WASHINGTON

Revision of fuel rules sent

Regulators have sent the White House a proposal seeking to scale back Obama-era rules to combat climate change through tougher fuel-economy standards for cars and trucks. The Environmental Protection Agency and National Highway Traffic Safety Administration delivered the proposals to the Office of Management and Budget for review, one of the required steps before a federal rule is adopted. The rules had mandated that cars and light trucks average over 50 miles per gallon, equivalent to 36 miles per gallon in real-world driving conditions, by 2025. The move was meant to fight climate-changing emissions.

SPRINGFIELD, Mass.

Official: 3 bodies at home

Three dead bodies have been found at the home of a man charged with kidnapping, sexually assaulting and torturing a woman, a prosecutor said Thursday. Stewart Weldon was arrested Sunday after a car chase that ended when he crashed into a police cruiser and wrestled with officers. A woman in Weldon’s car said he held her captive for a month, sexually assaulted her and beat her with a hammer and other objects, police said. “Thank you for saving my life,” the woman told officers, according to a police report.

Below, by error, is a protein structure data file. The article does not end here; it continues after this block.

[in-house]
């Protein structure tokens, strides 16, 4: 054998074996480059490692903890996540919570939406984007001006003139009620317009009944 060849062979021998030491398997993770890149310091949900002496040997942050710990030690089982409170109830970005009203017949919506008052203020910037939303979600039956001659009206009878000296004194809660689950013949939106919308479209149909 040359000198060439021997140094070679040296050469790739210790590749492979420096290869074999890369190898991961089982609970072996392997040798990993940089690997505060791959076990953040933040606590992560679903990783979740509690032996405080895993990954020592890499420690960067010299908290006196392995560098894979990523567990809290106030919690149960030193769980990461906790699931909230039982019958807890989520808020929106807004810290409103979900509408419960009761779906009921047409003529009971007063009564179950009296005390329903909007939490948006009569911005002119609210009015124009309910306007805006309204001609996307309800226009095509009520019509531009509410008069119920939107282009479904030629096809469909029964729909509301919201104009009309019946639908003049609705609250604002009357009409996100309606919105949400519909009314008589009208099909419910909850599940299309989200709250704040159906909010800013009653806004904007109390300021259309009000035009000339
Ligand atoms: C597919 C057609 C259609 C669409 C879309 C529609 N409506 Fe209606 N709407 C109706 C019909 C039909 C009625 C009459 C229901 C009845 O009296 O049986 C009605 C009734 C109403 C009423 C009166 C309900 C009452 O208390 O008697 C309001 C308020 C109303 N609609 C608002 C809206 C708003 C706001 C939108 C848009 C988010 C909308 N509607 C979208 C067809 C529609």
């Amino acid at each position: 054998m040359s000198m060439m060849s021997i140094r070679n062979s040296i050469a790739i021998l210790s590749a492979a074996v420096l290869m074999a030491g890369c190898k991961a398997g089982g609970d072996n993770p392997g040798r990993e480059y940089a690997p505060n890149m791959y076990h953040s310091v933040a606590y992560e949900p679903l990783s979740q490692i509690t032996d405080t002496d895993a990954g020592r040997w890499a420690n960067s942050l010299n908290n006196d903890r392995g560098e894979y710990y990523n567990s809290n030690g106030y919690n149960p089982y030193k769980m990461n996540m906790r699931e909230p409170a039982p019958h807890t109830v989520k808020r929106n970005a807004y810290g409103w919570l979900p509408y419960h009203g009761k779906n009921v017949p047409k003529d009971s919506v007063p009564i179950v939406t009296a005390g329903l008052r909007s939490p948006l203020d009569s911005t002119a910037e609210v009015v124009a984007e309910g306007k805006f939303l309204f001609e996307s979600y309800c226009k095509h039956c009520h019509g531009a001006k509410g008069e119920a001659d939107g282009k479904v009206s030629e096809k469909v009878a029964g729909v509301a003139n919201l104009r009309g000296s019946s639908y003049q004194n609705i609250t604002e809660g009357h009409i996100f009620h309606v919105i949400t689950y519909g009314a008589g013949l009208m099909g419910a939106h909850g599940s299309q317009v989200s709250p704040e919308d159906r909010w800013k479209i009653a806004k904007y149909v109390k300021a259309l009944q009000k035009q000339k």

OLATHE, Kan.

5 siblings get adopted

Thousands of adoption inquiries rolled in from as far away as Ireland and New Zealand after a simple plea from five Kansas siblings: They wanted to be adopted together. The flood of offers followed a story in the Kansas City Star about the three boys and two girls, who became known as the “Fab Five.” The newspaper story drew nearly 7 million online readers, and an unprecedented number of adoption inquiries crashed the state-contracted Adopt Kansas Kids website a day after the story ran. But it turns out that a local couple had narrowly beat the flood of interest. And on Wednesday, a judge officially approved Jeff and Toni Whaley’s request to adopt the five children, ages 3 to 12.

CAPE CANAVERAL, Fla.

Methane dunes on Pluto

Scientists have discovered dunes on Pluto made of tiny frozen grains of methane. The pale gray and white ridges were revealed by NASA’s New Horizons spacecraft during its 2015 flyby. A British-led team announced the findings Thursday in the journal Science. The dunes appear to be made mostly of icy specks of methane the size of sand, with some frozen nitrogen mixed in.

Beacon Journal/Ohio.com wires